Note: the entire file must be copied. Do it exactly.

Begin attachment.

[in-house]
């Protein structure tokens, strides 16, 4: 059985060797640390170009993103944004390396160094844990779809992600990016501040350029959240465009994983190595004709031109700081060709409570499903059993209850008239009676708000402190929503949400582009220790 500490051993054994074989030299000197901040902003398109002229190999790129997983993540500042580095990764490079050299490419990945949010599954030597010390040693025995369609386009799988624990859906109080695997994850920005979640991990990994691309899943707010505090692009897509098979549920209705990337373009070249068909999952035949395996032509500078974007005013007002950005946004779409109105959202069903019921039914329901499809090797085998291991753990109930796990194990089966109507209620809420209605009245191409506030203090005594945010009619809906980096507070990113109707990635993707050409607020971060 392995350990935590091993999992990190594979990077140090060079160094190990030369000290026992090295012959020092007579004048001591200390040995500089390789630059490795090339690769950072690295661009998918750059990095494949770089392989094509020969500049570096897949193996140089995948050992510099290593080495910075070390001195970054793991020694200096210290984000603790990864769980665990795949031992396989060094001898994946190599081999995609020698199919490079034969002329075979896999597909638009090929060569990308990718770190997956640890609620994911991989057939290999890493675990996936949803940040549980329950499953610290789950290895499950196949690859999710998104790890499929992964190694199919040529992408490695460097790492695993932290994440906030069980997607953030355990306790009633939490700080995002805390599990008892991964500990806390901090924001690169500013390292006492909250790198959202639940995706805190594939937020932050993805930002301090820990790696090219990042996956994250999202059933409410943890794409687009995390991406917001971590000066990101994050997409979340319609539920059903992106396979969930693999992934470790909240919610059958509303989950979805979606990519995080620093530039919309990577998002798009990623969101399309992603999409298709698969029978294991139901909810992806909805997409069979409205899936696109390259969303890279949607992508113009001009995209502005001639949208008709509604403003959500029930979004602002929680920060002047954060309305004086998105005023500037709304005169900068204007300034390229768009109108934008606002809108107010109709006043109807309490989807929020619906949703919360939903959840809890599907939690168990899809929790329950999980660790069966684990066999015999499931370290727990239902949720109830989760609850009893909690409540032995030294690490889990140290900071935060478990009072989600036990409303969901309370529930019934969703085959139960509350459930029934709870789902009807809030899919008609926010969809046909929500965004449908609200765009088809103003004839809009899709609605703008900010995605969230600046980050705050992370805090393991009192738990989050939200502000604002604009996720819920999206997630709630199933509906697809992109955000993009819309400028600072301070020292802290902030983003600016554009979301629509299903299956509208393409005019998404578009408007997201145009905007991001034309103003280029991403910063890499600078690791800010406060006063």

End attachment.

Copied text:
[in-house]
């Protein structure tokens, strides 16, 4: 059985060797640390170009993103944004390396160094844990779809992600990016501040350029959240465009994983190595004709031109700081060709409570499903059993209850008239009676708000402190929503949400582009220790 500490051993054994074989030299000197901040902003398109002229190999790129997983993540500042580095990764490079050299490419990945949010599954030597010390040693025995369609386009799988624990859906109080695997994850920005979640991990990994691309899943707010505090692009897509098979549920209705990337373009070249068909999952035949395996032509500078974007005013007002950005946004779409109105959202069903019921039914329901499809090797085998291991753990109930796990194990089966109507209620809420209605009245191409506030203090005594945010009619809906980096507070990113109707990635993707050409607020971060 392995350990935590091993999992990190594979990077140090060079160094190990030369000290026992090295012959020092007579004048001591200390040995500089390789630059490795090339690769950072690295661009998918750059990095494949770089392989094509020969500049570096897949193996140089995948050992510099290593080495910075070390001195970054793991020694200096210290984000603790990864769980665990795949031992396989060094001898994946190599081999995609020698199919490079034969002329075979896999597909638009090929060569990308990718770190997956640890609620994911991989057939290999890493675990996936949803940040549980329950499953610290789950290895499950196949690859999710998104790890499929992964190694199919040529992408490695460097790492695993932290994440906030069980997607953030355990306790009633939490700080995002805390599990008892991964500990806390901090924001690169500013390292006492909250790198959202639940995706805190594939937020932050993805930002301090820990790696090219990042996956994250999202059933409410943890794409687009995390991406917001971590000066990101994050997409979340319609539920059903992106396979969930693999992934470790909240919610059958509303989950979805979606990519995080620093530039919309990577998002798009990623969101399309992603999409298709698969029978294991139901909810992806909805997409069979409205899936696109390259969303890279949607992508113009001009995209502005001639949208008709509604403003959500029930979004602002929680920060002047954060309305004086998105005023500037709304005169900068204007300034390229768009109108934008606002809108107010109709006043109807309490989807929020619906949703919360939903959840809890599907939690168990899809929790329950999980660790069966684990066999015999499931370290727990239902949720109830989760609850009893909690409540032995030294690490889990140290900071935060478990009072989600036990409303969901309370529930019934969703085959139960509350459930029934709870789902009807809030899919008609926010969809046909929500965004449908609200765009088809103003004839809009899709609605703008900010995605969230600046980050705050992370805090393991009192738990989050939200502000604002604009996720819920999206997630709630199933509906697809992109955000993009819309400028600072301070020292802290902030983003600016554009979301629509299903299956509208393409005019998404578009408007997201145009905007991001034309103003280029991403910063890499600078690791800010406060006063």